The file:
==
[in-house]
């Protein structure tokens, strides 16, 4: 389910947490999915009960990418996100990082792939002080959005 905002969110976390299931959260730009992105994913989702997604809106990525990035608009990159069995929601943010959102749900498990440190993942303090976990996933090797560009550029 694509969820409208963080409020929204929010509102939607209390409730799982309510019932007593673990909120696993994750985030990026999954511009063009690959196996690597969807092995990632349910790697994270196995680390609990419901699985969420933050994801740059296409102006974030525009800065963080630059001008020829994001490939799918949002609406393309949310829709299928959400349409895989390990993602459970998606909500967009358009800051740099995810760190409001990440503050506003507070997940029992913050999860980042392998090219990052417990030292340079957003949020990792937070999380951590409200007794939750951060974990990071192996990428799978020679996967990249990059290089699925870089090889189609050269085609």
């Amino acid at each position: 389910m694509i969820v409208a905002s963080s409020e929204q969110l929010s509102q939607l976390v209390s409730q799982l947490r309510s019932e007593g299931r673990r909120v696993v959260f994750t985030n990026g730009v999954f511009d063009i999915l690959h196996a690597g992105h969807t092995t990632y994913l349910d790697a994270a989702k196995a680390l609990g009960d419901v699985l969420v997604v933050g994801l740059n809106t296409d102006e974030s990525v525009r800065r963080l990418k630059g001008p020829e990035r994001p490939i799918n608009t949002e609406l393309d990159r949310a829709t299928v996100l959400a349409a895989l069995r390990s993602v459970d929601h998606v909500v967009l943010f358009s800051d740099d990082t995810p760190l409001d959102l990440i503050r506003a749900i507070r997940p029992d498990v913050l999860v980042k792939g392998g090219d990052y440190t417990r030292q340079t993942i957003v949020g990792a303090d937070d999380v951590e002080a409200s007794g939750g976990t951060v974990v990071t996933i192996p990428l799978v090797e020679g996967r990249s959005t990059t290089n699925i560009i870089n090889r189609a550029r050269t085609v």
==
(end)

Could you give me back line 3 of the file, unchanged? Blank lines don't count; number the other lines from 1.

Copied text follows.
């Amino acid at each position: 389910m694509i969820v409208a905002s963080s409020e929204q969110l929010s509102q939607l976390v209390s409730q799982l947490r309510s019932e007593g299931r673990r909120v696993v959260f994750t985030n990026g730009v999954f511009d063009i999915l690959h196996a690597g992105h969807t092995t990632y994913l349910d790697a994270a989702k196995a680390l609990g009960d419901v699985l969420v997604v933050g994801l740059n809106t296409d102006e974030s990525v525009r800065r963080l990418k630059g001008p020829e990035r994001p490939i799918n608009t949002e609406l393309d990159r949310a829709t299928v996100l959400a349409a895989l069995r390990s993602v459970d929601h998606v909500v967009l943010f358009s800051d740099d990082t995810p760190l409001d959102l990440i503050r506003a749900i507070r997940p029992d498990v913050l999860v980042k792939g392998g090219d990052y440190t417990r030292q340079t993942i957003v949020g990792a303090d937070d999380v951590e002080a409200s007794g939750g976990t951060v974990v990071t996933i192996p990428l799978v090797e020679g996967r990249s959005t990059t290089n699925i560009i870089n090889r189609a550029r050269t085609v």